UAW strike could be nearing end as union is reportedly close to deal with Ford

The 6-week-old strike by the United Auto Workers (UAW) union could be inching closer to an end as the Associated Press is reporting that Ford and the UAW are edging closer to a tentative agreement, which could be critical to ending the strike.

The AP is citing two people with knowledge of the talks, who said that the union made a counter-offer to Ford that proposes a 25% general wage increase over the life of the four-year contract. Those two sources also said that talks between both sides on Tuesday went well into Wednesday morning.

Previously Ford, Stellantis and General Motors had all offered 23% pay increases.

A Ford deal would include cost-of-living pay increases that could lift the total pay raises above 30%, said the people, who asked not to be identified because they are not authorized to speak publicly about the talks. In addition, workers would still receive annual profit-sharing checks.

READ THE OFFERS: Ford, GM, Stellantis all offer 23% wage increase, end wage tiers, and more

It’s still possible that the negotiations, despite the meaningful progress being made, could unravel. But if the UAW can reach a tentative agreement with Ford, it would be used as a model to seek similar contract settlements with GM and Stellantis. Typically, during past auto strikes, a UAW deal with one automaker has led the other companies to match it with their own settlements.

MORE: UAW strike hits large GM SUV plant that union previously threatened to target

MORE: Stellantis lays off 525 more workers after Monday's UAW strike

RELATED: UAW strike loss grows to more than $9.3 billion, analysis shows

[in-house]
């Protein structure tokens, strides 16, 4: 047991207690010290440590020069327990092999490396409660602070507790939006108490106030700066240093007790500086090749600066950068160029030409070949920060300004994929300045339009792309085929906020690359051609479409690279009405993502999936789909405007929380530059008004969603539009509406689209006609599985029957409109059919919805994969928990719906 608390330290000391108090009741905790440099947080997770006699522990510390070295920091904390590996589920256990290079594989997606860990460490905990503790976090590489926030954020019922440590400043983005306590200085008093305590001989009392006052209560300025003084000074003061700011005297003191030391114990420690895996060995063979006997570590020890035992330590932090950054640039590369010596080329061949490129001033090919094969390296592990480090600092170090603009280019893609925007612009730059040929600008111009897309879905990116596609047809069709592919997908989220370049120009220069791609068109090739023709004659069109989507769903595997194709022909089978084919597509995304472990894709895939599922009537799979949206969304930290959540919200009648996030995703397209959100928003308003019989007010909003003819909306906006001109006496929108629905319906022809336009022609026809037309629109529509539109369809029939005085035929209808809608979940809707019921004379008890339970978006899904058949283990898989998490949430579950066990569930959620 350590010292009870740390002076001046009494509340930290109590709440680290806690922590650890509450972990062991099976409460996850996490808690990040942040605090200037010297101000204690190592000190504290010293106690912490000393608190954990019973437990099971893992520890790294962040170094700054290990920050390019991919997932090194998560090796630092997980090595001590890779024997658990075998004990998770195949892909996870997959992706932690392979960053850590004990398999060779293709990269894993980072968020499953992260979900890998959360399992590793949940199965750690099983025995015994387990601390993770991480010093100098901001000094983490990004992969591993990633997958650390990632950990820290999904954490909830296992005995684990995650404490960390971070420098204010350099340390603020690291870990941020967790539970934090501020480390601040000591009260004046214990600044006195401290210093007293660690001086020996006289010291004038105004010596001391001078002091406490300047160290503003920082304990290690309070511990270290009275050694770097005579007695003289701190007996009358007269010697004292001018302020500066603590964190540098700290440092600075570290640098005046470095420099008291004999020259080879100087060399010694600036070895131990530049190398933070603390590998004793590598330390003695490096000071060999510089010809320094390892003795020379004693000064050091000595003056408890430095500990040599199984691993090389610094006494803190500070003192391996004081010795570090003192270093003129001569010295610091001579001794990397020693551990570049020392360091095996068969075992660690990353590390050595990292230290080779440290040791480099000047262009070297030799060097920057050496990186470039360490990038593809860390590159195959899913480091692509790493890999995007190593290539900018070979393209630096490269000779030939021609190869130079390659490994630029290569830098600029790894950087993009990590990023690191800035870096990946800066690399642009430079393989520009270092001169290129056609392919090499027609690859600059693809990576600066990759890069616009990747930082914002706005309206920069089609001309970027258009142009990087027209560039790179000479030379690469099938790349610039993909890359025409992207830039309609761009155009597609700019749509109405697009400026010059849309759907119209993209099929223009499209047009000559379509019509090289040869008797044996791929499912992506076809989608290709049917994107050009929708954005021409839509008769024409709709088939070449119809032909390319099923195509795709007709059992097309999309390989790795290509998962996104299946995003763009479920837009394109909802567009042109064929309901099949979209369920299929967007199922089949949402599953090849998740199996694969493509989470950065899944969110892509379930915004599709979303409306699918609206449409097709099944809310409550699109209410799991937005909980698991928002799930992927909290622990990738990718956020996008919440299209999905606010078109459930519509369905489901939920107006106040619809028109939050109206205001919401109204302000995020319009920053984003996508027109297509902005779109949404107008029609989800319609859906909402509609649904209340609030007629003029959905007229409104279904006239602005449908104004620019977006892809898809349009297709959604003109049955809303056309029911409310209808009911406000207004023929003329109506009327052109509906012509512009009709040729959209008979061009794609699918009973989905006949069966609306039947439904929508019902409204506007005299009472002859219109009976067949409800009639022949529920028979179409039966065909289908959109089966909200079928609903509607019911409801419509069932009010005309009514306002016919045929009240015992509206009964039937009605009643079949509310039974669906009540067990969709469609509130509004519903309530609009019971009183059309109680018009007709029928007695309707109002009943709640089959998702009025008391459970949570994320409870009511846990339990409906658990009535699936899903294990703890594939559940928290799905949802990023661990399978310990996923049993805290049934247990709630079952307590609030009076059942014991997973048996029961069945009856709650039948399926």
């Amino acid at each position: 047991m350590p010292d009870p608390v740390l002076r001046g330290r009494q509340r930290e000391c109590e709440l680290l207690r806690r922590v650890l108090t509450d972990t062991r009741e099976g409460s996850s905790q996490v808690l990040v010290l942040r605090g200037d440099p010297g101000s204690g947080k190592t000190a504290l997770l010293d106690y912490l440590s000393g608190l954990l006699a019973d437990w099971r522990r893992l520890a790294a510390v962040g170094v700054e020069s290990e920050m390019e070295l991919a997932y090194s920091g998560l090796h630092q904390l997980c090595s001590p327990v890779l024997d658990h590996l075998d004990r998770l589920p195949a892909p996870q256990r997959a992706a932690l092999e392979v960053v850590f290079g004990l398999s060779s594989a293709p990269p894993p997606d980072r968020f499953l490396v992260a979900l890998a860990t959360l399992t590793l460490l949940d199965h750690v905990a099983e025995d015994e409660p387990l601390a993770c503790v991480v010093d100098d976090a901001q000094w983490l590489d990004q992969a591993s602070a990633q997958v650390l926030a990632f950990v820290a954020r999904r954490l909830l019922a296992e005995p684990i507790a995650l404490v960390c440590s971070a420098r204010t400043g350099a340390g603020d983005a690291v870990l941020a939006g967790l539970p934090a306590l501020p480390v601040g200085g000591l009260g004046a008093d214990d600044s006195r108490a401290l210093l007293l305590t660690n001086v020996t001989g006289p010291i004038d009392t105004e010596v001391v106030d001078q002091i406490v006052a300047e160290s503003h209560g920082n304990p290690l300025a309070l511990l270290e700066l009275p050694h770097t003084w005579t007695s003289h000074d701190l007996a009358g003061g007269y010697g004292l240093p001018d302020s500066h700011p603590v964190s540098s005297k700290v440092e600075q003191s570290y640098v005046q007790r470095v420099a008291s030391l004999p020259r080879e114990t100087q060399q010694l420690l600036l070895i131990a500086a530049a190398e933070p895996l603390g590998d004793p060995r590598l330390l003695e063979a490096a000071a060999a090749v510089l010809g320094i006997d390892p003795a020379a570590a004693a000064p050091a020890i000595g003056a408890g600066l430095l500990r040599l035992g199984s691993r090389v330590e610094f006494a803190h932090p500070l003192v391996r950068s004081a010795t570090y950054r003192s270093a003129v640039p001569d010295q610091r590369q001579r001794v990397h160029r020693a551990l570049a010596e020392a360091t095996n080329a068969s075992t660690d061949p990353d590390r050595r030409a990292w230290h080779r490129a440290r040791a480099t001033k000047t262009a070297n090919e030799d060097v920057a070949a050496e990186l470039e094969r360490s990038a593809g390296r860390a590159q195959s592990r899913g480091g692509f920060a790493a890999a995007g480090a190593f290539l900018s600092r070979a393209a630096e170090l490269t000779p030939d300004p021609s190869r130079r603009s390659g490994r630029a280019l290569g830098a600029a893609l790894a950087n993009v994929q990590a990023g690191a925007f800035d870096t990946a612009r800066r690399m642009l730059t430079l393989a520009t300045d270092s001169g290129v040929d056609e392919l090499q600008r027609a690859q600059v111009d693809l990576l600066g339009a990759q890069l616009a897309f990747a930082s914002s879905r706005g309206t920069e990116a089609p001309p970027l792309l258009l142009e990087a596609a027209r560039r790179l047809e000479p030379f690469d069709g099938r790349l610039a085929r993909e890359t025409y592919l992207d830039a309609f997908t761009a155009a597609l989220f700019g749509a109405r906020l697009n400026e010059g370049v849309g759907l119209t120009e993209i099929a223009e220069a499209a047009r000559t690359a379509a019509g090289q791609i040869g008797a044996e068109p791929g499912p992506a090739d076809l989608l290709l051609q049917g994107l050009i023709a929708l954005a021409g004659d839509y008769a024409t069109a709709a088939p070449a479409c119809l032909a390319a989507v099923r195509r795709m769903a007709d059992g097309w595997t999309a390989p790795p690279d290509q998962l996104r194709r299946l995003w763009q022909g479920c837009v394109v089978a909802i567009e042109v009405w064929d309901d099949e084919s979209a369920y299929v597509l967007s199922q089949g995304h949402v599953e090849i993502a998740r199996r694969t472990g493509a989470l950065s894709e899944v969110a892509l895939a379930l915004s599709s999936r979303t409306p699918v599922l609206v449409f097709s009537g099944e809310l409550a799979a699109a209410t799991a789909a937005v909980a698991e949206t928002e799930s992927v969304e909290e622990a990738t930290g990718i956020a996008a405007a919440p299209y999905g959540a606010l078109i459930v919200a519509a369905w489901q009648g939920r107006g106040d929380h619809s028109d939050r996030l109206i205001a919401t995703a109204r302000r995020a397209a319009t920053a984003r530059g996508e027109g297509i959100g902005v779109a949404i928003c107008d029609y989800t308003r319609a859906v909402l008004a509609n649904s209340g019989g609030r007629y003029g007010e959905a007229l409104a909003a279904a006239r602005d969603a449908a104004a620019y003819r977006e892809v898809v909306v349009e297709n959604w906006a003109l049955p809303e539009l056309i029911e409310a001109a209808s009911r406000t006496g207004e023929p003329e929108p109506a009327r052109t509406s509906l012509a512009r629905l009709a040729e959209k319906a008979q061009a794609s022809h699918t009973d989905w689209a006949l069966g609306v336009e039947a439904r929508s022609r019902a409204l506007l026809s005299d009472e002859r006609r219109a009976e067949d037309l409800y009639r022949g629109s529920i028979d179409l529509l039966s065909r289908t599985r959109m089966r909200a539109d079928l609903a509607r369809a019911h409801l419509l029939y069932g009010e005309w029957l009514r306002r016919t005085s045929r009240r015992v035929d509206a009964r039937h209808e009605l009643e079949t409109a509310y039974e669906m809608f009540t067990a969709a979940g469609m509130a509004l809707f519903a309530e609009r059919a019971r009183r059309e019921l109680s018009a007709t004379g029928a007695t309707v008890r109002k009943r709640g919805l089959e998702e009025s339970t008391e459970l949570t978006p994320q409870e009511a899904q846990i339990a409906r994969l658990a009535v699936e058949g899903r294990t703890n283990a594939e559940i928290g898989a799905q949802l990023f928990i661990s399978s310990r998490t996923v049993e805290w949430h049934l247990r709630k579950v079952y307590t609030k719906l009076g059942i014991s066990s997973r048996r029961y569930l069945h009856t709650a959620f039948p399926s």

The union struck against Ford, Stellantis, and General Motors on Sept. 15, initiating a stand-up strike against Detroit's Big Three Automakers. The unique nature of this strike led to UAW President Shawn Fain calling on select union members to join picket lines when called to do so.

The past three union chapters called on to strike have all been the largest plants for each of the Big Three. On October 11, 8,700 UAW workers at Ford's F-series plant in Kentucky walked off the job. Last week, the union did not call on any new members to strike. But that changed this week.

On Monday, the UAW walked out 6,800 members of Stellantis' Sterling Heights Assembly

Then on Tuesday, 5,000 UAW members at GM's Arlington Assembly Texas walked off the job, hitting the plant that makes GM's most popular vehicles.

Of the roughly 150,000 UAW members, 45,000 are currently on strike while the Big Three have collectively laid off a total of more than 7,500 employees.

The news of the movement of a possible deal with Ford could signal the beginning of the end, meaning those 52,500+ employees could get back to work sooner rather than later.